Before 1919, workers in Virginia had to show that an employer was at fault in order to recover lost wages. On 3/21/1918, Virginia became the 37th U.S. state to pass a workers’ compensation law. The law became effective on the first day of 1919.
Since 1919, workers have not had to prove liability. This means that injured workers don’t have to prove the employer caused the accident. All the employee has to show is that the accident was work-related and that they were, in fact, a working employee. They also have to show an injury did occur at work or an occupational illness related to the work occurred.
In most cases, the employer gets workers’ compensation insurance. Employers typically make the employee pay for some of this insurance out of the employee’s paycheck. According to the Virginia Workers’ Compensation Commission, over 3 million employees are covered – about 98% of Virginia’s workforce. In the event a particular employer who is required to carry workers’ comp insurance does not have such insurance, there is an uninsured employer fund operated by the Office of the Virginia Attorney General. Such employers are subject to a fine that is increasing drastically in 2014.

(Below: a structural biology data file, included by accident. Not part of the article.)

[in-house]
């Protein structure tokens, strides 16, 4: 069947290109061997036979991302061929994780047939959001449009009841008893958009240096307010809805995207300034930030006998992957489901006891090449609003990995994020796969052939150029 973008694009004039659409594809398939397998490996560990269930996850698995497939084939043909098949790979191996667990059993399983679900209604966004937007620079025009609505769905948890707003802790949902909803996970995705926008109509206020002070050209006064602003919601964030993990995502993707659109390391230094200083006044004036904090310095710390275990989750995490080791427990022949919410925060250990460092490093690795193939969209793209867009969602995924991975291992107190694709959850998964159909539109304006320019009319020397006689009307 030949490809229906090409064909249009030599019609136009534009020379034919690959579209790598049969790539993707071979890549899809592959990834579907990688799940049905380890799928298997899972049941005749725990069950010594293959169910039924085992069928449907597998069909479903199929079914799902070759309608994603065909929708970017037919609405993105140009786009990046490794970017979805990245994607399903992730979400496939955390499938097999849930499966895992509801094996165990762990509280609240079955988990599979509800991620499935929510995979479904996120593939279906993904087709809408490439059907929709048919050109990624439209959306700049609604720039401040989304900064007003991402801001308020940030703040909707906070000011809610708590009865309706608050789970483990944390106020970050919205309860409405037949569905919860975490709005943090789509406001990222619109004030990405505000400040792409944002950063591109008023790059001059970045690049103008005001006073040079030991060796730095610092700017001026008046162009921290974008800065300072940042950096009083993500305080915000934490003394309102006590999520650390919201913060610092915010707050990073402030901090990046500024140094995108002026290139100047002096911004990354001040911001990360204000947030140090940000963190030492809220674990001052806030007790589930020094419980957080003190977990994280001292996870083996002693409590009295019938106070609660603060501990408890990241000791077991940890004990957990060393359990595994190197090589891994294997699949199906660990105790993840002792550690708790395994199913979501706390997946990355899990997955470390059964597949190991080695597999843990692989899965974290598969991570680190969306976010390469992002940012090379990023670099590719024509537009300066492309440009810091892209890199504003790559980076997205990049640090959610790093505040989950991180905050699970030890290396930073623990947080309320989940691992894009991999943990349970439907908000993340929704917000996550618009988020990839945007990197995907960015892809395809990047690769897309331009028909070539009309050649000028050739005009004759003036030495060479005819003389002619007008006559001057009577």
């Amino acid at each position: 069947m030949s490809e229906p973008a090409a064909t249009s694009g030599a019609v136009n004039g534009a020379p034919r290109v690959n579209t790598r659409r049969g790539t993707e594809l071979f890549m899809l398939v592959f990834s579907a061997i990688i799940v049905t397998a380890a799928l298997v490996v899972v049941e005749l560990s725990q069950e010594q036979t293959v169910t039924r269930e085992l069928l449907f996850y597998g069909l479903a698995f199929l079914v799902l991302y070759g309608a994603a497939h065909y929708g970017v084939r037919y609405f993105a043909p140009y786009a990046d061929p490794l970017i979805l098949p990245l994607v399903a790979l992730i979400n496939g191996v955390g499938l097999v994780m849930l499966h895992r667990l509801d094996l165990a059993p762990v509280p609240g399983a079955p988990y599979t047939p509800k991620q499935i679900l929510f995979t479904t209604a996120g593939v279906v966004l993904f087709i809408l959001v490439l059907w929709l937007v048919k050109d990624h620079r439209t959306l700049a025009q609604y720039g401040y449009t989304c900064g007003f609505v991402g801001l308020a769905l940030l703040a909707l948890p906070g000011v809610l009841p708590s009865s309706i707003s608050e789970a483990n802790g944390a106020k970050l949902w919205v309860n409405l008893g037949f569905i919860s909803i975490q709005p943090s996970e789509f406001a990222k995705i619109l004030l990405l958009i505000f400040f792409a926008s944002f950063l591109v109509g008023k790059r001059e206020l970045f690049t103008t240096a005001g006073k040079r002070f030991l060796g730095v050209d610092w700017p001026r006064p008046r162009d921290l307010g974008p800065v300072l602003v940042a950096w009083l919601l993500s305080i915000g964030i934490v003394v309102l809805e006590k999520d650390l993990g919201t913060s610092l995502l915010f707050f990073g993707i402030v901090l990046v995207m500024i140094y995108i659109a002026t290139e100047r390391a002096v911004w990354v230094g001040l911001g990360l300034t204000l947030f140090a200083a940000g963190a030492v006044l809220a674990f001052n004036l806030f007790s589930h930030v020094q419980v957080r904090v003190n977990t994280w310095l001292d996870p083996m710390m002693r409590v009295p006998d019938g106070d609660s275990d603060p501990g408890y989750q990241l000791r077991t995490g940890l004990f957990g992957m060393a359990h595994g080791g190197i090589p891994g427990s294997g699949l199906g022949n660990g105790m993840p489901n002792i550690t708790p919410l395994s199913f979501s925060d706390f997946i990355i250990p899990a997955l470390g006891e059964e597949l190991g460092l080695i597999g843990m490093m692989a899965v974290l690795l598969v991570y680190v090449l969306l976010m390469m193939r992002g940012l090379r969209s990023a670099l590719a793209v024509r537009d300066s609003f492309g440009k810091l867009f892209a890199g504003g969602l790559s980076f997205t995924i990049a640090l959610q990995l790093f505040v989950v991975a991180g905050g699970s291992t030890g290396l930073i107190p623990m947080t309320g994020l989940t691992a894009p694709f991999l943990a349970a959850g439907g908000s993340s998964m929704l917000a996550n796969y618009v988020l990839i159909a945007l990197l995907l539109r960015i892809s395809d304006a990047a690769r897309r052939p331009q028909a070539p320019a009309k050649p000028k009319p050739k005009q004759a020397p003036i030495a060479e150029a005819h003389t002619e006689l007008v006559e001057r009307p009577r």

The law sets forth who qualifies for workers’ comp benefits, how claims should be processed and decided, and most importantly what benefits workers can get. The law has been amended several times since 1919.
Norfolk workers’ compensation lawyer Joe Miller at Joe Miller Law, Ltd., understands the ins and outs of the Virginia Workers’ Compensation Laws and is current on any changes. With more than 25 years of experience in helping injured workers fight for the financial assistance they need, he has the knowledge and understanding necessary to help you if you’ve been injured at work or have suffered an occupational illness. Contact Joe Miller Law, Ltd. today at (888) 694-1671 to learn more.